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Fifteen grants to support computing research for undergraduate women

Ayanna Howard, Professor and Chair of the School of Interactive Computing at the Georgia Institute of Technology, wouldn’t be where she is today without her undergraduate research experiences at NASA’s Jet Propulsion Laboratory (JPL). Growing up, Ayanna seemed to have a knack for math, puzzles, computers and gaming. By the time she started college, she had figured out her passion for robotics, and became a summer intern at JPL. The hands-on research experiences, the formation of a strong network of peers and advisers while at JPL helped motivate Ayanna to pursue her PhD and eventually a career in academia.

Studies show that undergraduate exposure to hands-on research experiences can profoundly influence a student’s academic and career path. This is particularly true for women who are underrepresented in computing and who may see research careers as “not for them” because of the lack of support when pursuing research careers and pathways to computing.

To get more women involved in research and computing, we’re providing 15 exploreCSR (Computer Science Research) grants to support universities running CS research-focused workshops for undergraduate women. These workshops, modeled on, and inspired by Carnegie Mellon University's, OurCS, will help undergraduate women to enhance their research skills, create a sense of community with peers and faculty, instill confidence to problem solve beyond the classroom, and inspire and motivate them toward careers in research.

Here are the recipients (including Ayanna Howard!) who collectively plan to reach ~1,200 undergraduate women in 2018-2019:

California State University, Long Beach
Shadnaz Asgari, Associate Professor and Chair
Computing to Change the World for the Better: A Research-Focused Workshop for Women

Georgia Institute of Technology
Ayanna Howard, Professor and Chair
Improving the Academic Matriculation of Undergraduate Women in Graduate Computing (I.AM.GradComputing) Workshop

Howard University
Latifa Jackson, Assistant Professor
Broadening Participation in Data Mining (BPDM) Workshop

Indiana University - Bloomington
Suzanne Menzel, Senior Lecturer
OurCS: Opportunities for Undergraduate Research in Computer Science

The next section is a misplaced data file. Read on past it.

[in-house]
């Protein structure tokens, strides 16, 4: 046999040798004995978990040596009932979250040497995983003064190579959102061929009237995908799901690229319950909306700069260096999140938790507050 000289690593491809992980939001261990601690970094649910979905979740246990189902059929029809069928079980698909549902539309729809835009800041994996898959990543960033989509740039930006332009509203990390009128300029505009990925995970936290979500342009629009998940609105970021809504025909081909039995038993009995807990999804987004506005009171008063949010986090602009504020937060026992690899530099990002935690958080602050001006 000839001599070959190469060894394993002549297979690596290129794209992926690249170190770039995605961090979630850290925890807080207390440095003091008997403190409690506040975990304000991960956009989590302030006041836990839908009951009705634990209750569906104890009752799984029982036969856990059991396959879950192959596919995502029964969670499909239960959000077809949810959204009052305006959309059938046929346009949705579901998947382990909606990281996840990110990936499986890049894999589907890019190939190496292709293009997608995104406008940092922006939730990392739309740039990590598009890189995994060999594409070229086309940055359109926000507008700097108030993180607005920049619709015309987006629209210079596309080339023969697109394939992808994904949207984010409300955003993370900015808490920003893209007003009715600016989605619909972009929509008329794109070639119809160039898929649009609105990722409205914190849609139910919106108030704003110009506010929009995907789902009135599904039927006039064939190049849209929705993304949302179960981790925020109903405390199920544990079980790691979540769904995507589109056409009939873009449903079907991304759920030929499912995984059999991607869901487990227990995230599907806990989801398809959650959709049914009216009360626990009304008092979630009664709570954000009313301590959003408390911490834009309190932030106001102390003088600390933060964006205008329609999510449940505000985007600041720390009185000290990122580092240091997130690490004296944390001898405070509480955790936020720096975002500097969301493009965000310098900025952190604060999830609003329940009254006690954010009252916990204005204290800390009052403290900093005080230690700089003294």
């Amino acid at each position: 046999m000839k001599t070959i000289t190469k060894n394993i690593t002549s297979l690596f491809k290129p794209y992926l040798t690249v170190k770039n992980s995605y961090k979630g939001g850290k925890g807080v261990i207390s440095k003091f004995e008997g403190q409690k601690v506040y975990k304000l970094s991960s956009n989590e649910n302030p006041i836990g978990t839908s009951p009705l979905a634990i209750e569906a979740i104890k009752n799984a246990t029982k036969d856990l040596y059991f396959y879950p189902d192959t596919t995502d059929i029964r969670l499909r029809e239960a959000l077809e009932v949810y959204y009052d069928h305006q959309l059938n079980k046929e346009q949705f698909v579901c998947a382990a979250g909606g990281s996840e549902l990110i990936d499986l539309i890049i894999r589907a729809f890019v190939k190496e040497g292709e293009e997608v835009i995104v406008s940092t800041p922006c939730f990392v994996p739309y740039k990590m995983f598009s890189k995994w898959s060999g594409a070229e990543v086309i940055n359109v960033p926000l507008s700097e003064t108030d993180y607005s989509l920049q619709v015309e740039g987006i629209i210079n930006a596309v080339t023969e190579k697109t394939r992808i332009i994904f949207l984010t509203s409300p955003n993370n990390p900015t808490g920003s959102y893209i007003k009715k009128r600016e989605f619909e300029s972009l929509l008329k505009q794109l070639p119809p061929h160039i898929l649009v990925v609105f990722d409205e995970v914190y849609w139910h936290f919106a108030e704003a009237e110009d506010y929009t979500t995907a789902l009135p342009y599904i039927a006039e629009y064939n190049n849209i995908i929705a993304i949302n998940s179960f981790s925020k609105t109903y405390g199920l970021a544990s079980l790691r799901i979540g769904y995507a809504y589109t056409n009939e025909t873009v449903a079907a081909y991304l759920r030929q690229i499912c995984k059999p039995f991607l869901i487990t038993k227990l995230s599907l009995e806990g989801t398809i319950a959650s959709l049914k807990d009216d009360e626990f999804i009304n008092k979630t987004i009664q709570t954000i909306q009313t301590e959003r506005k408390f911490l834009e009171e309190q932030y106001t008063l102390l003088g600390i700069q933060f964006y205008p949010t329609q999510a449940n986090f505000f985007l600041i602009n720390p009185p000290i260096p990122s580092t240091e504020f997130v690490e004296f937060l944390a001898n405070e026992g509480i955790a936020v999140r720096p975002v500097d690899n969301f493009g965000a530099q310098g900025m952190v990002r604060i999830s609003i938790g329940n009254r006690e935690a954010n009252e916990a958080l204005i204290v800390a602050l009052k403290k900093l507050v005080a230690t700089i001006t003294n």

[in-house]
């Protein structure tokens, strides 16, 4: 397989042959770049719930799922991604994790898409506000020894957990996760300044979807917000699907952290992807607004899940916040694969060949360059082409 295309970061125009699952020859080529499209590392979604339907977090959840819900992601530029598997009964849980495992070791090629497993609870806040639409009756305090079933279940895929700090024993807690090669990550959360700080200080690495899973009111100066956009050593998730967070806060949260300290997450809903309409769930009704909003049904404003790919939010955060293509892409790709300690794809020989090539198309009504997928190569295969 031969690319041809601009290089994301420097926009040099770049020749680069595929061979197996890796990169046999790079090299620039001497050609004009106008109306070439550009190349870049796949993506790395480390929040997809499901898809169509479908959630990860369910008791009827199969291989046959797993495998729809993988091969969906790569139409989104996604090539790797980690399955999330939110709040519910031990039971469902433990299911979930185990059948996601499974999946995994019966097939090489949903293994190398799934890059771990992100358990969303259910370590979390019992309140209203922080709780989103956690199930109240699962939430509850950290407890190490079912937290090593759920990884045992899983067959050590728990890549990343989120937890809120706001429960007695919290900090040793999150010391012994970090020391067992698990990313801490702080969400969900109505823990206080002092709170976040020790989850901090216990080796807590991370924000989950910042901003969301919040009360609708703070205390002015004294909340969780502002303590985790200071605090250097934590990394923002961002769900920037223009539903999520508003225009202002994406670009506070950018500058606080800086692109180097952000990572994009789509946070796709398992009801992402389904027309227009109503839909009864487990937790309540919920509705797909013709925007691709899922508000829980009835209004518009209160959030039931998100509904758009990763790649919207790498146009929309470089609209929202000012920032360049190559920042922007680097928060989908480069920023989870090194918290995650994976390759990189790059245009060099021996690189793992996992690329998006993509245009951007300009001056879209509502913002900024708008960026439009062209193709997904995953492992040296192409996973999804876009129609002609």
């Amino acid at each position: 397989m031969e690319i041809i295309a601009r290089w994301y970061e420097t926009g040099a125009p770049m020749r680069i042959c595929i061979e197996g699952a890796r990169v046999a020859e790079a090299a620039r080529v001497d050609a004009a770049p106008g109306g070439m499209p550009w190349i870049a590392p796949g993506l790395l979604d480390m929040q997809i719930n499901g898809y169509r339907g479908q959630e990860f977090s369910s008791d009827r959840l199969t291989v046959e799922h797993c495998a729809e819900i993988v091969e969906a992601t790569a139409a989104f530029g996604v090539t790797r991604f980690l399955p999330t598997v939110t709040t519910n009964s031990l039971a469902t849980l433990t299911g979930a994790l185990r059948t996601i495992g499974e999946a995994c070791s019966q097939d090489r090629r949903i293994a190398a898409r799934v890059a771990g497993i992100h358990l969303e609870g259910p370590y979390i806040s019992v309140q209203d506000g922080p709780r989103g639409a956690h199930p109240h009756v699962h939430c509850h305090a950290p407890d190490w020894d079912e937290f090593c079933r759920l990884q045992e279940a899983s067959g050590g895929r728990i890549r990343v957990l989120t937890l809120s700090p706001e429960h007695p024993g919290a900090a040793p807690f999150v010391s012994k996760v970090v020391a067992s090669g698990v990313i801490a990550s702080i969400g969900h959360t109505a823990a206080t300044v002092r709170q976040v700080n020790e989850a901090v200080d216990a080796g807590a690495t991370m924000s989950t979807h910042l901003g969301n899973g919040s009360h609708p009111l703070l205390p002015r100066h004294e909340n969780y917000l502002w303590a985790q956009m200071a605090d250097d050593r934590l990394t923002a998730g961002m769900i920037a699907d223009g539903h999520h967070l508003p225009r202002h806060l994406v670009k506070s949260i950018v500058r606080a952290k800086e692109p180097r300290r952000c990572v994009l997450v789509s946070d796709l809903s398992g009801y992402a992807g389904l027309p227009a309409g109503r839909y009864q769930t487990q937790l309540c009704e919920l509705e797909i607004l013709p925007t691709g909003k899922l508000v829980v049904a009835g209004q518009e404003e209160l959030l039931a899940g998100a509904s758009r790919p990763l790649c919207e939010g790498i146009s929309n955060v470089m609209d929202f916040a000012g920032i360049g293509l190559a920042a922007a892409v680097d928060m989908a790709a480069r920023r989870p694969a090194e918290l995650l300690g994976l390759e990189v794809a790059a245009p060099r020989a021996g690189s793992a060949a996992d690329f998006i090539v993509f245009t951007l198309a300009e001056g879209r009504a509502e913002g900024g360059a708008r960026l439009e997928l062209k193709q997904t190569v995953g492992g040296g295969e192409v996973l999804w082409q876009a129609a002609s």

Louisiana Tech University
Benjamin Drozdenko, Assistant Professor
Cyber Research for Empowering Women Experimenters (CREWE)

Michigan Technological University
Jean Mayo, Associate Professor
Exploring Computer Science Research

The University of Texas at El Paso
Martine Ceberio, Associate Professor
Building Pathways to Graduate School as a Way of Recruiting and Retaining Undergraduate Female Students in Computing

University of Maine, Orono
Penny Rheingans, Director, School of Computing and Information Science
ResearchME: Maine Research Focused Workshops and Mentor Networks

University of Maryland, Baltimore County
Danyelle Ireland, Associate Director, Center for Women in Technology
The CS-Impact Workshop Series: Exploring Opportunities for Undergraduate Computer Science Research & Graduate study

University of Michigan
Rada Mihalcea, Professor and Co-Director Girls Encoded
Building a Diverse Research Community: Introducing Women to Computer Science Research

University of Minnesota Twin Cities
Maria Gini, Professor
Exposing students to undergraduate research opportunities, while guiding and mentoring them through the process

University of New Mexico
Lydia Tapia, Associate Professor
Becoming a Robot Guru Workshop

University of Pennsylvania
Chris Callison-Burch, Associate Professor
SPUR WOMEN: Support and Promote Undergraduate Research for Women

University of Puerto Rico, Mayaguez
Nayda G. Santiago, Associate Professor
Increasing Hispanic Women participation in Undergraduate Computing Research

University of Washington
Richard Ladner, Professor Emeritus
OurCS@UW + AccessComputing

The selected group of grantees represent a diverse mosaic of faculty and institutions that brings a clear focus on cultivating and retaining a “critical mass” of women in computing, and a commitment to exposing undergraduate women in computing to foundational research training. As the workshops take flight in the new school year, we hope to share updates on each workshops’ progress and results.

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